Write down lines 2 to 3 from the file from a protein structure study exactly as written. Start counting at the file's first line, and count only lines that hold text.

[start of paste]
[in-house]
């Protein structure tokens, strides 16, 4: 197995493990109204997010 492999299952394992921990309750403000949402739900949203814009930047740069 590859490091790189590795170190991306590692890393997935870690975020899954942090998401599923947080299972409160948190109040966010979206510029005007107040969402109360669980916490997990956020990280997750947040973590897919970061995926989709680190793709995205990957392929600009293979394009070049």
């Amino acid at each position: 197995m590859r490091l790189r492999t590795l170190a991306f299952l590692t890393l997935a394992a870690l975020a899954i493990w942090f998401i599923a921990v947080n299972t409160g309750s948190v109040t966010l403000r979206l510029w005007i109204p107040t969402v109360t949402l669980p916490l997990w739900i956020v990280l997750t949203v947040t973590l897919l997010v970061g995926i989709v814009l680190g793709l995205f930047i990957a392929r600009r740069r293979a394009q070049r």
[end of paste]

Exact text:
């Protein structure tokens, strides 16, 4: 197995493990109204997010 492999299952394992921990309750403000949402739900949203814009930047740069 590859490091790189590795170190991306590692890393997935870690975020899954942090998401599923947080299972409160948190109040966010979206510029005007107040969402109360669980916490997990956020990280997750947040973590897919970061995926989709680190793709995205990957392929600009293979394009070049």
């Amino acid at each position: 197995m590859r490091l790189r492999t590795l170190a991306f299952l590692t890393l997935a394992a870690l975020a899954i493990w942090f998401i599923a921990v947080n299972t409160g309750s948190v109040t966010l403000r979206l510029w005007i109204p107040t969402v109360t949402l669980p916490l997990w739900i956020v990280l997750t949203v947040t973590l897919l997010v970061g995926i989709v814009l680190g793709l995205f930047i990957a392929r600009r740069r293979a394009q070049r």